7 Easy Steps to Build the Ultimate Green Kitchen


While we all agree that the kitchen is the work center of your home, what is less known is how much energy that part of the house consumes on a daily basis. When you start to wonder why the utility bill is so high and what you could do to cut down on costs, the kitchen is where you need to be looking. All those electrical appliances running 24/7 have an impact on the environment as well. So to provide a healthier place for your family and help save the environment, you need to think green. Building a green kitchen is not as complicated as it may sound and the long-term benefits that come from reducing water and electricity consumption will make it well worth it. Here’s how you can design and build an efficient green kitchen in 7 easy steps.

1. Design

Efficient energy windows are one way to cut down on the electricity bill. A skylight will come in handy as well to allow in the natural light and make you less dependent on electrical lights. Having a continuous connection with the outdoors from within your home is important for your overall health. Also, remember to set the hood vents to the outside instead of circulating the air to get better indoor air quality and reduce chances of spreading germs and infections inside the house.

2. Countertops

Going green when it comes to countertops means looking for the ones made from recycled material. The more recycled content the countertops have the greener it is. You can now get ones made from recycled glass and concrete in different colors to suit every decor. They have less impact on the environment and can stand hard use in the kitchen. 

3. Cabinets

The green choices for cabinets are those that are formaldehyde-free. Most cabinets in the market are made from compressed wood which emits gas for years and can affect your lungs and eyes. You can get alternatives to formaldehyde in compressed agricultural plant material that saves you money and protects your family. You don’t have to take down the whole cabinet though. Just replacing the cabinet and drawer fronts is enough to reduce the environmental risks of using formaldehyde products.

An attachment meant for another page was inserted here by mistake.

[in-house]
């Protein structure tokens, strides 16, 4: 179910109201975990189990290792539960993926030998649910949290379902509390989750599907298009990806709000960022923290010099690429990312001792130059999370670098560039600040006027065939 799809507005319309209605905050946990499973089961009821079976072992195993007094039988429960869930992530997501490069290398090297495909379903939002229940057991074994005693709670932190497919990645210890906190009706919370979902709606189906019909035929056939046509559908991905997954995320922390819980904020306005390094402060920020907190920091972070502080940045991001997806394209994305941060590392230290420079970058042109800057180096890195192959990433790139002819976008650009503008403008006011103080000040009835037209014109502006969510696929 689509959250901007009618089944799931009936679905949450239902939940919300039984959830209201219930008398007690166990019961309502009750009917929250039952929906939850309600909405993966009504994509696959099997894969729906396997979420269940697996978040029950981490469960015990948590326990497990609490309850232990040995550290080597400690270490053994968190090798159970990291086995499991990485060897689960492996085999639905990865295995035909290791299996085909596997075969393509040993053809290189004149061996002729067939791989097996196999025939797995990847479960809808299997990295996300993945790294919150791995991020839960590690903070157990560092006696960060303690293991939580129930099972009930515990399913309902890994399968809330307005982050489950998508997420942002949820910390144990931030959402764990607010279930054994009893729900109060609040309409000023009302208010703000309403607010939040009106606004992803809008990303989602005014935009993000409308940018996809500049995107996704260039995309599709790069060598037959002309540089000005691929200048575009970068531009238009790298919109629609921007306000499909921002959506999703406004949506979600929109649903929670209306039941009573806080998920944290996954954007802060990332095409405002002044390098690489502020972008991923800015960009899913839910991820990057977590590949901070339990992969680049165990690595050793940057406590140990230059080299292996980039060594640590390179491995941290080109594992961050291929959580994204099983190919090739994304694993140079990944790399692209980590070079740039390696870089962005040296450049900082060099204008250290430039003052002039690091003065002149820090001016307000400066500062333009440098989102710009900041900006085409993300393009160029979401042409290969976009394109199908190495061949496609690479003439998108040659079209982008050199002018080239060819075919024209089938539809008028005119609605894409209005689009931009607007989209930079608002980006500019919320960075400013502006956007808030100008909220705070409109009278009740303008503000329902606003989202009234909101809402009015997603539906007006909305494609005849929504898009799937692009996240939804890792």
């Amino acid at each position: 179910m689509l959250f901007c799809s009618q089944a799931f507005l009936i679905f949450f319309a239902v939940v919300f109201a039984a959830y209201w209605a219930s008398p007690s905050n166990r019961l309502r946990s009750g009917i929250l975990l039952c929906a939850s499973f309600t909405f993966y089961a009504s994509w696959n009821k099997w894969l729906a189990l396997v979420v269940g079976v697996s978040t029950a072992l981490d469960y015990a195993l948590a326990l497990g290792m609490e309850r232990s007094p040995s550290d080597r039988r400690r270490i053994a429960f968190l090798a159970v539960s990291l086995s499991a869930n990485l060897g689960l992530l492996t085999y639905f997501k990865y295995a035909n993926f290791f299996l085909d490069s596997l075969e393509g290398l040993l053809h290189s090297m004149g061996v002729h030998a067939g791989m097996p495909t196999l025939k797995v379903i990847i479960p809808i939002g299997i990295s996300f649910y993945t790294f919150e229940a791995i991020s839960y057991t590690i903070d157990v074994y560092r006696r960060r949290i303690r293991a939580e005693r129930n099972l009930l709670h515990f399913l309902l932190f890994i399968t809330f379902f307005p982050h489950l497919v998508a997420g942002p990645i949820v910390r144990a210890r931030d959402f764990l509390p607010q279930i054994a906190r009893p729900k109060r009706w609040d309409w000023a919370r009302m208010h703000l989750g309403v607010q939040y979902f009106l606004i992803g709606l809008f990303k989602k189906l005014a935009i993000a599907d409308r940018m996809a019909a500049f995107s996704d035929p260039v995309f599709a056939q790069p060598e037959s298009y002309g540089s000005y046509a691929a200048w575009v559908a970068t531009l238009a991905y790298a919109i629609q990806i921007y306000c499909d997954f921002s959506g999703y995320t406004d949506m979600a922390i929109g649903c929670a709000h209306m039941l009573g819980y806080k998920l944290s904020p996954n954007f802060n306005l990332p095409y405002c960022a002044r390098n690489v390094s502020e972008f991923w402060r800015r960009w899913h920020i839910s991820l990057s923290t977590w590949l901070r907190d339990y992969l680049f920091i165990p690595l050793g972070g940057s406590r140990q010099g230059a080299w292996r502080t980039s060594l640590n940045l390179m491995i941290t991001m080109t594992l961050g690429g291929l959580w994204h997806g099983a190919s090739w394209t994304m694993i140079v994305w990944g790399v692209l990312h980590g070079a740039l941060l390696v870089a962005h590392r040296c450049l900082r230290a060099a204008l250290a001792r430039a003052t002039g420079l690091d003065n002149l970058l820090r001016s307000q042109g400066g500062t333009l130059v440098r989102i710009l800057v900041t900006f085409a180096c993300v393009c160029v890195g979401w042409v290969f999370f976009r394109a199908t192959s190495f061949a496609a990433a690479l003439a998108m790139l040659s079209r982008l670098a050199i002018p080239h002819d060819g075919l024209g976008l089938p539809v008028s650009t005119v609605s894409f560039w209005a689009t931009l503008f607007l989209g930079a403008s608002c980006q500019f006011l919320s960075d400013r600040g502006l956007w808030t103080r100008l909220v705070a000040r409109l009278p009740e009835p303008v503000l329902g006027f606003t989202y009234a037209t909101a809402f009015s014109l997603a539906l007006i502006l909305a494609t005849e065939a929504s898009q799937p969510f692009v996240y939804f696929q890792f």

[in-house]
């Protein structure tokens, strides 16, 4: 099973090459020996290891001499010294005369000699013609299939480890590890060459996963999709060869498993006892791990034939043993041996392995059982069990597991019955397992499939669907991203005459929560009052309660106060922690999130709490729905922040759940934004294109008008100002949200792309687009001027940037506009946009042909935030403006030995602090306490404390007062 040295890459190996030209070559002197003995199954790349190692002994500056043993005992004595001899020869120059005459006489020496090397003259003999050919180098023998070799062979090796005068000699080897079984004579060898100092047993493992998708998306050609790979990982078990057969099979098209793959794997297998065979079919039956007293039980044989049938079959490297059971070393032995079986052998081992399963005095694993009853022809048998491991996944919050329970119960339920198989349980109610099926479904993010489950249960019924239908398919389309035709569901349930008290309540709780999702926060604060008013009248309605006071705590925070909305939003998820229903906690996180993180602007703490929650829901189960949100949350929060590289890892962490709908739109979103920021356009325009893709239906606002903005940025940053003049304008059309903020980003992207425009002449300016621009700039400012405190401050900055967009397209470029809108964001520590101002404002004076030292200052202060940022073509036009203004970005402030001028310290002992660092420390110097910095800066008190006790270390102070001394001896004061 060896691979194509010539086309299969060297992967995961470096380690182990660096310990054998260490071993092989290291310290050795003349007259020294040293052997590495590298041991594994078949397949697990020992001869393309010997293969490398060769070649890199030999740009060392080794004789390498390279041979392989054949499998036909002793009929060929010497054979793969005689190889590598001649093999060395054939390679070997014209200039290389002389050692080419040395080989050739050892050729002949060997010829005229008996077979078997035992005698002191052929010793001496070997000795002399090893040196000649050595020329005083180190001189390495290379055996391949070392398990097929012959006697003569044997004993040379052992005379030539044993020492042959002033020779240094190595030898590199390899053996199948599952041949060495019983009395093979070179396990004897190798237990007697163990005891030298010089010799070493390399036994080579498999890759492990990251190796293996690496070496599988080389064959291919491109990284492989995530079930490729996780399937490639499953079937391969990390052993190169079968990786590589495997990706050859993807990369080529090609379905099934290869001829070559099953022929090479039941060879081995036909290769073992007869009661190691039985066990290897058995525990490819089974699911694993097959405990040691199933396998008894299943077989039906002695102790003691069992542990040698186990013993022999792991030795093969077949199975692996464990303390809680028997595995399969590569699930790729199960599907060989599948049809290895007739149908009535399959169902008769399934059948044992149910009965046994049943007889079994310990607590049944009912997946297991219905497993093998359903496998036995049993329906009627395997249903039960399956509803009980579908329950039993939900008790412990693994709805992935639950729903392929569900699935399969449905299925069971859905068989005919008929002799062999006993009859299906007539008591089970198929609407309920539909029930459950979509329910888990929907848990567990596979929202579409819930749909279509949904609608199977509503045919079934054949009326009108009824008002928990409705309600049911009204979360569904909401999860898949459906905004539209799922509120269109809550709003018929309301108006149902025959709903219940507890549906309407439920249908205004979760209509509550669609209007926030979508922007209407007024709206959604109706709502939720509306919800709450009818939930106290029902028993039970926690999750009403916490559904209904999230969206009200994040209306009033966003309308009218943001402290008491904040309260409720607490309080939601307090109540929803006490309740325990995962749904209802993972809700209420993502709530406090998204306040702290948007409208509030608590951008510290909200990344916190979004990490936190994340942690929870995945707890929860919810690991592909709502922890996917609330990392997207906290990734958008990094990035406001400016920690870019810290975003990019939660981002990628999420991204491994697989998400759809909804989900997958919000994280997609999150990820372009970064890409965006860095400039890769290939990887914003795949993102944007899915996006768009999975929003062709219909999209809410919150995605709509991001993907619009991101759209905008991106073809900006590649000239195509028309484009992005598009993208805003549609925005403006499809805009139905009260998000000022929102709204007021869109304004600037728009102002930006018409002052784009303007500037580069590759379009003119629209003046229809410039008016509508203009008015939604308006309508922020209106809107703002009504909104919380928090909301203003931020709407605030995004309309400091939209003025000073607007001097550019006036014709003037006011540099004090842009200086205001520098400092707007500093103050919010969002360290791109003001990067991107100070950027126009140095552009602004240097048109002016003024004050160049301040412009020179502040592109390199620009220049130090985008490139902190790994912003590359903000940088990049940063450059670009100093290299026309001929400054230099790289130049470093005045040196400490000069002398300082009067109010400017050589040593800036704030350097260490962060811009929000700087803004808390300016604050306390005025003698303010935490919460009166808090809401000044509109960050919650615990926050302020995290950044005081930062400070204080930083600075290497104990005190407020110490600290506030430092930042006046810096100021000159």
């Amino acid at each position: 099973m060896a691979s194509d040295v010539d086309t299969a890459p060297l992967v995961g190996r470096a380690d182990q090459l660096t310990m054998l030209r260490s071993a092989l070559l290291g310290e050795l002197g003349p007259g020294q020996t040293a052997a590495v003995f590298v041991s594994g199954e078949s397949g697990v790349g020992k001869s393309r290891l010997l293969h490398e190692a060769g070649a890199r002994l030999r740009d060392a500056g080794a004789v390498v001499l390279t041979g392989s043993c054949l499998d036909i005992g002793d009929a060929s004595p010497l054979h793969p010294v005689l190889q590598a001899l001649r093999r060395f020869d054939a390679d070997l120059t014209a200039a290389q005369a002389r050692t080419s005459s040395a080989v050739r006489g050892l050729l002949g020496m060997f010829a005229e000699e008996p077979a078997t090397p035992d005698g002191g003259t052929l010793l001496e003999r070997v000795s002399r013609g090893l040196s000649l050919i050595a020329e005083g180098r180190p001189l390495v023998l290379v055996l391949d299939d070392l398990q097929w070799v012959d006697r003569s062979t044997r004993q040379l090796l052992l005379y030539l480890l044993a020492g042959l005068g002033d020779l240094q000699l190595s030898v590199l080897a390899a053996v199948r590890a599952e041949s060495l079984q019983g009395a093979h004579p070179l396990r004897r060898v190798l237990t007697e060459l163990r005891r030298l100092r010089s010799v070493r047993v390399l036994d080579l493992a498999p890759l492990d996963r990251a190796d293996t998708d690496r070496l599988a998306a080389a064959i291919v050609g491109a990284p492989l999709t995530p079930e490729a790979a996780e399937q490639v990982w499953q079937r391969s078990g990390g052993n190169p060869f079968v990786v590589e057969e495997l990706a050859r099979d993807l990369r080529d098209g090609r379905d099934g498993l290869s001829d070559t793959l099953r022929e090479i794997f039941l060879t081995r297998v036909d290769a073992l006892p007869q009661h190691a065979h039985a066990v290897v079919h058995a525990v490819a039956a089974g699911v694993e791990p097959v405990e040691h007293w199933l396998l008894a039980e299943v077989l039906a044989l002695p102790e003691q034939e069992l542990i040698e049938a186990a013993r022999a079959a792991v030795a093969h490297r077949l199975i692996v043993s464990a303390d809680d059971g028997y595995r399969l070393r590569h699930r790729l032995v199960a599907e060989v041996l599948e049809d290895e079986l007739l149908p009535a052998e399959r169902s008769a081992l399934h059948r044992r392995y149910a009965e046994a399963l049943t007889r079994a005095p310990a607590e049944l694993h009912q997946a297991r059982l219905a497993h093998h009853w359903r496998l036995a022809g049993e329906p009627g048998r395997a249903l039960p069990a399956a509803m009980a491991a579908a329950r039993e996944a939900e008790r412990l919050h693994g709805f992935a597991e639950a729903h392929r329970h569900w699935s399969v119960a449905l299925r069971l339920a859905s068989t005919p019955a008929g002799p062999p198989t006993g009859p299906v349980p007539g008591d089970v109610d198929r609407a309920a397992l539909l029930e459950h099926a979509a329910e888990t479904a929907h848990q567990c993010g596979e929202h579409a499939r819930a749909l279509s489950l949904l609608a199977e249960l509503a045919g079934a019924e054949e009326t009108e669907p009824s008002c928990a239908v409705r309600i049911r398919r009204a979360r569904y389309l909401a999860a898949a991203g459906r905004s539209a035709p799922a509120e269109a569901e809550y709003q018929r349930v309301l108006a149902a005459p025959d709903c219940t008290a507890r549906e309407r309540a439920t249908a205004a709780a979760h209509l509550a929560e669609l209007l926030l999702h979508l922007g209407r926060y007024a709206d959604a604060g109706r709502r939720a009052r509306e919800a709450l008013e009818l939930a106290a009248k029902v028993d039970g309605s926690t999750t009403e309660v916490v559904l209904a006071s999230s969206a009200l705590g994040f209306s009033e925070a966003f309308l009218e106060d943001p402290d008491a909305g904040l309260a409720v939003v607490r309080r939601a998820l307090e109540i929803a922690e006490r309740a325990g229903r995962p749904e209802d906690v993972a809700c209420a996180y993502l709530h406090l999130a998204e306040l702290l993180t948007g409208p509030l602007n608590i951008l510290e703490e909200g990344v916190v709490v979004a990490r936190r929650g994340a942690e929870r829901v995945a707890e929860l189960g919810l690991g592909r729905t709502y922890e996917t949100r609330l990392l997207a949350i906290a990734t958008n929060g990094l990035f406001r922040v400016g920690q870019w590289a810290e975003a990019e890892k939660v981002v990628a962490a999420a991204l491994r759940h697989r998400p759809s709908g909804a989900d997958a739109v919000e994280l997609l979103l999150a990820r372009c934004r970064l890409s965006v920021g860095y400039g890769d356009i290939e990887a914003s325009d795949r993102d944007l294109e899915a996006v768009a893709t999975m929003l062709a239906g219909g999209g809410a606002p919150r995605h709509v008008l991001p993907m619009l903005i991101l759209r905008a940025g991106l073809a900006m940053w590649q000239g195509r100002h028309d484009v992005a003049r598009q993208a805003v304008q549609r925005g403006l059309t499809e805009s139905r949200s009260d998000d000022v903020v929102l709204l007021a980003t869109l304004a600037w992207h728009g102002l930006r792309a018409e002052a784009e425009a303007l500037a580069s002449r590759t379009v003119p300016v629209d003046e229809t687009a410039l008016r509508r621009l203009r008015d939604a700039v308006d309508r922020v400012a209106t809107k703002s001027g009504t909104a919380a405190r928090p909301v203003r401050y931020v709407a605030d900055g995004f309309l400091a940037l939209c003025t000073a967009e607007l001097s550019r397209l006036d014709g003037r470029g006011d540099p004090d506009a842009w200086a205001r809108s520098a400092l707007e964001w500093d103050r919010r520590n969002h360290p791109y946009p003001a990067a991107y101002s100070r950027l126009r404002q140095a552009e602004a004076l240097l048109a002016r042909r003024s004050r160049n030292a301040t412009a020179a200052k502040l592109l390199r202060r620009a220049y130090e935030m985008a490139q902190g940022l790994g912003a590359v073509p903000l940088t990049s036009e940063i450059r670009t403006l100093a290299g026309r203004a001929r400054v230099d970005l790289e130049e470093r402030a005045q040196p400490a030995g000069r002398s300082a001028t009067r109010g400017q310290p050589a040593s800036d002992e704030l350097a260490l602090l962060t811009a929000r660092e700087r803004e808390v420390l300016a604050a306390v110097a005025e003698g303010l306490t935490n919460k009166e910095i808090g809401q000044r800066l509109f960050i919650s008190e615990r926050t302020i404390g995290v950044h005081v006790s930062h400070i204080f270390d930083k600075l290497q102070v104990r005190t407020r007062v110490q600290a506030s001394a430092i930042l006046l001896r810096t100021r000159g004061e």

4. Flooring

Linoleum and cork make up for the best green flooring choices you can get. There’s another alternative, bamboo but it’s not for everybody. Yet a greener option is the reclaimed floor that offers sustainable and durable solutions for the environment-conscious consumer. You can select from different designs and color schemes and add an aesthetic touch to your kitchen.

5. Appliances

Old appliances tend to consume a lot of energy compared to modern and efficient models. Because some appliances like refrigerators run around the clock, their consumption of electricity is the highest and they contribute the biggest share in your energy bill. Other appliances like dishwashers need to replaced as well with new ones. And if you’re wondering, the newest models of dishwashers save more energy than if you wash your dishes by hand. Don’t forget to load the dishwasher full before you run it. That way you can save up to 20% on its electricity use.

6. Plumbing

If you live in an old building, chances are lead is used in the plumbing. In most cases, it was used to solder pipes and plumbing pipes. Lead is a health hazard and can cause kidney failure and high blood pressure among other diseases. If you have lead pipes in your house plumbing you need to replace them with copper, PVC, CPVC, PEX material. While copper is a little more expensive, it’s more environment-friendly than the other plastic materials since plastic takes longer to recycle.

7. Lighting

Lighting fixtures consume more energy than most appliances except for old refrigerators. If your kitchen has those bulbs consider replacing them with energy-efficient fluorescent lighting. They have better designs, give off more lighting, and are gentle on your electricity bill.

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